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|U.S. Classification||73/626, 600/447|
|International Classification||G01S7/52, G01N29/40, G01S15/89, G10K11/34, A61B8/00|
|Cooperative Classification||G01S7/52063, G10K11/346, G01N2291/044, G01S15/8952, G01N29/40, G01S15/894, A61B8/4483, G01S7/52046, A61B8/00, G01N29/449|
|European Classification||A61B8/44R, G01S15/89D2B1, G10K11/34C4, G01S7/52S8B2B, G01N29/40, G01N29/44S|
|Mar 9, 1992||AS||Assignment|
Owner name: HEWLETT - PACKARD COMPANY, A CA CORP., CALIFORNIA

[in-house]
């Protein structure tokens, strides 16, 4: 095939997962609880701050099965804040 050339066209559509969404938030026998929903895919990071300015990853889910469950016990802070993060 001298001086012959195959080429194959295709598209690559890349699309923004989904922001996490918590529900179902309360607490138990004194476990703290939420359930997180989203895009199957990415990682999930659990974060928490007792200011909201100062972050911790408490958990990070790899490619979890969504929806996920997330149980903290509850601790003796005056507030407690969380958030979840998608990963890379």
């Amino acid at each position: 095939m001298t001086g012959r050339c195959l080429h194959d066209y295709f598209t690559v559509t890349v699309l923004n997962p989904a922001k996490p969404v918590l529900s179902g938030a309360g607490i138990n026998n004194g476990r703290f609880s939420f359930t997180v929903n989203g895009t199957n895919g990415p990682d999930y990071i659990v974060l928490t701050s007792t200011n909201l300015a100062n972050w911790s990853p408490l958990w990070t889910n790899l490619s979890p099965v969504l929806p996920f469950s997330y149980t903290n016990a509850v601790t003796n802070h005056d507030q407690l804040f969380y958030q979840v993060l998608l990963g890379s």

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Effective date: 19900703
|Nov 6, 1995||FPAY||Fee payment|
Year of fee payment: 4
|Nov 18, 1999||FPAY||Fee payment|
Year of fee payment: 8
|Apr 28, 2000||AS||Assignment|
Owner name: HEWLETT-PACKARD COMPANY, A DELAWARE CORPORATION, C
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|Jun 15, 2000||AS||Assignment|
Owner name: AGILENT TECHNOLOGIES INC., CALIFORNIA
Free format text: ASSIGNMENT OF ASSIGNORS INTEREST;ASSIGNOR:HEWLETT-PACKARD COMPANY, A DELAWARE CORPORATION;REEL/FRAME:010901/0336
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|Dec 3, 2003||REMI||Maintenance fee reminder mailed|
|May 19, 2004||LAPS||Lapse for failure to pay maintenance fees|
|Jul 13, 2004||FP||Expired due to failure to pay maintenance fee|
Effective date: 20040519